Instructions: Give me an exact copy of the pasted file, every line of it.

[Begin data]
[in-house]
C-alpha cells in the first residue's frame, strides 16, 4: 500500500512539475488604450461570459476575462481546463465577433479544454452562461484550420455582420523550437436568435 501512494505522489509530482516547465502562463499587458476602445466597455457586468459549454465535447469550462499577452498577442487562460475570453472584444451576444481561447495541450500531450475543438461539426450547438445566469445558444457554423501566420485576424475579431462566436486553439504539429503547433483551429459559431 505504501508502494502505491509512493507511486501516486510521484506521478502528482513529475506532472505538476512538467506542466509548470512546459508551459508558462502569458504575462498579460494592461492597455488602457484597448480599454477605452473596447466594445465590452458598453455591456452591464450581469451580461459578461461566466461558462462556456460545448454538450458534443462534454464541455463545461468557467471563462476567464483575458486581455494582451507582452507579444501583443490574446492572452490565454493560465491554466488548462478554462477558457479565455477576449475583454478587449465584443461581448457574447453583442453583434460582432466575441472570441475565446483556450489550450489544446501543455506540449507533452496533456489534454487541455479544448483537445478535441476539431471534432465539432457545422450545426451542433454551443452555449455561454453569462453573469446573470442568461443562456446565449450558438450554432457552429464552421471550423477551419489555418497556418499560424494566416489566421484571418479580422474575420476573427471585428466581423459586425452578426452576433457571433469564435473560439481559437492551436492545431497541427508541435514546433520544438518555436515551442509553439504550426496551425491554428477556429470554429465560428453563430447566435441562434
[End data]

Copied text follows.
[in-house]
C-alpha cells in the first residue's frame, strides 16, 4: 500500500512539475488604450461570459476575462481546463465577433479544454452562461484550420455582420523550437436568435 501512494505522489509530482516547465502562463499587458476602445466597455457586468459549454465535447469550462499577452498577442487562460475570453472584444451576444481561447495541450500531450475543438461539426450547438445566469445558444457554423501566420485576424475579431462566436486553439504539429503547433483551429459559431 505504501508502494502505491509512493507511486501516486510521484506521478502528482513529475506532472505538476512538467506542466509548470512546459508551459508558462502569458504575462498579460494592461492597455488602457484597448480599454477605452473596447466594445465590452458598453455591456452591464450581469451580461459578461461566466461558462462556456460545448454538450458534443462534454464541455463545461468557467471563462476567464483575458486581455494582451507582452507579444501583443490574446492572452490565454493560465491554466488548462478554462477558457479565455477576449475583454478587449465584443461581448457574447453583442453583434460582432466575441472570441475565446483556450489550450489544446501543455506540449507533452496533456489534454487541455479544448483537445478535441476539431471534432465539432457545422450545426451542433454551443452555449455561454453569462453573469446573470442568461443562456446565449450558438450554432457552429464552421471550423477551419489555418497556418499560424494566416489566421484571418479580422474575420476573427471585428466581423459586425452578426452576433457571433469564435473560439481559437492551436492545431497541427508541435514546433520544438518555436515551442509553439504550426496551425491554428477556429470554429465560428453563430447566435441562434